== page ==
They're some of the most reliable dividend-paying stocks on
Each one owns a virtual
, practically guaranteeing it will receive uninterrupted revenue
for years to come.
Of course, I'm talking about utilities. Their stable demand and
consistently high yields make utilities an undoubted favorite among
Though despite being wildly popular in the income universe, most
people are missing out on the world's best opportunities in this
But because they are utilities, investors think the stocks I'm
about to tell you about carry too much risk. They've never heard of
most of these companies, so they automatically dismiss them as
speculative growth plays.
Nothing could be further from the truth.
Let me explain...
In past years, electric utilities like
Duke Energy (NYSE:
American Electric Power (NYSE:
have become extremely popular among income investors.
That's to be expected... the steady income offered by this corner
of the market is unprecedented. On average, the typical U.S.
utility stock yields 3.8% -- almost double the 2%
offered by the S&P.
But while I wouldn't sneeze at a 3.8%
, it's only a fraction of what you can receive from this industry.
In fact, I've found a utility stock that pays a 7.1% yield. The
company enjoys the same monopolistic advantages as other utility
companies, and better yet, unlike traditional utility stocks, it
also offers investors the chance to see potentially incredible
What's the catch? There isn't one. It just so happens that this
company doesn't do business in the United States. But you can buy
without even leaving the U.S. stock exchanges.
The stock I'm talking about is
CPFL Energia (NYSE:
-- the largest electricity transmission and distribution company in
Brazil, with more than 7 million customers.
When most investors think of large utility stocks, they don't think
about growth. But that's not the case for CPFL.
In the past 10 years, CPFL has a total return of 584%. By
for U.S.-based utility stocks -- returned less than one-fifth that
amount, amounting to 101% during that period.
What's driving this stellar growth for CPFL Energia? It's the
In a developed market like the United States, annual growth in
electricity demand is modest. In the past 10 years (ending 2011),
demand in the United States is up only a total of 7%.
But it's a different story in developing countries like Brazil.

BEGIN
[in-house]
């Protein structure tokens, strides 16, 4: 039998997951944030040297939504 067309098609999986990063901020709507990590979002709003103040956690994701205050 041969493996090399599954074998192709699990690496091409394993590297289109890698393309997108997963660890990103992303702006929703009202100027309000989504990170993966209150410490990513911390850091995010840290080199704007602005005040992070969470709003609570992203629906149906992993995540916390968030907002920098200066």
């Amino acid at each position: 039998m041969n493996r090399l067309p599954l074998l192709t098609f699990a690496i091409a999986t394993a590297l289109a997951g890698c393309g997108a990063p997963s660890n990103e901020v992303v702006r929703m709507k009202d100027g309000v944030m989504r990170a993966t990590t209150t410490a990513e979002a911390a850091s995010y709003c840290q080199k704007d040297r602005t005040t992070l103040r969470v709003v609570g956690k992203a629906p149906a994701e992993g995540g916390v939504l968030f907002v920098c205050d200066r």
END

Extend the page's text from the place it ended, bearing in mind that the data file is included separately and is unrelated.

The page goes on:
Between 2001 and 2011, the Brazilian
used 33% more electricity... almost quadruple the demand of the
United States in that time frame.
That growth has done wonders to the company's top line. In 2010
alone, CPFL saw total revenue jump 11.2%. By comparison,
Edison International (NYSE:
-- one of the United States' biggest utilities -- only saw a 0.4%
And not only does this utility company
investors the opportunity for growth, it also enjoys a
near-monopoly in its market. Roughly three-quarters of its total
power sales are to captive customers who do not have the
of switching to another electric distributor.
Right now, CPFL pays a
of $1.64 a year. At today's share price, that represents a
of 7.1% -- more than three percentage points higher than the
average American utility stock.
Of course with investing, no stock is guaranteed to make you
money... even a utility. In fact, shares of CPFL are down over the
past few months, which I believe signals a buying opportunity.
But more importantly, stocks like CPFL Energia prove that some of
the world's best high-yield securities aren't located in the United
On average, foreign companies tend to pay higher dividend yields
than their U.S. counterparts. Don't believe me? Consider this...
Out of 227 companies that pay dividend yields over 12%, only 17 of
them are located in the U.S. To see the full list of 17 stocks, or
about investing in international dividend payers,
follow this link here.
-- Paul Tracy
Paul Tracy does not personally hold positions in any securities
mentioned in this article. StreetAuthority LLC does not hold
positions in any securities mentioned in this article.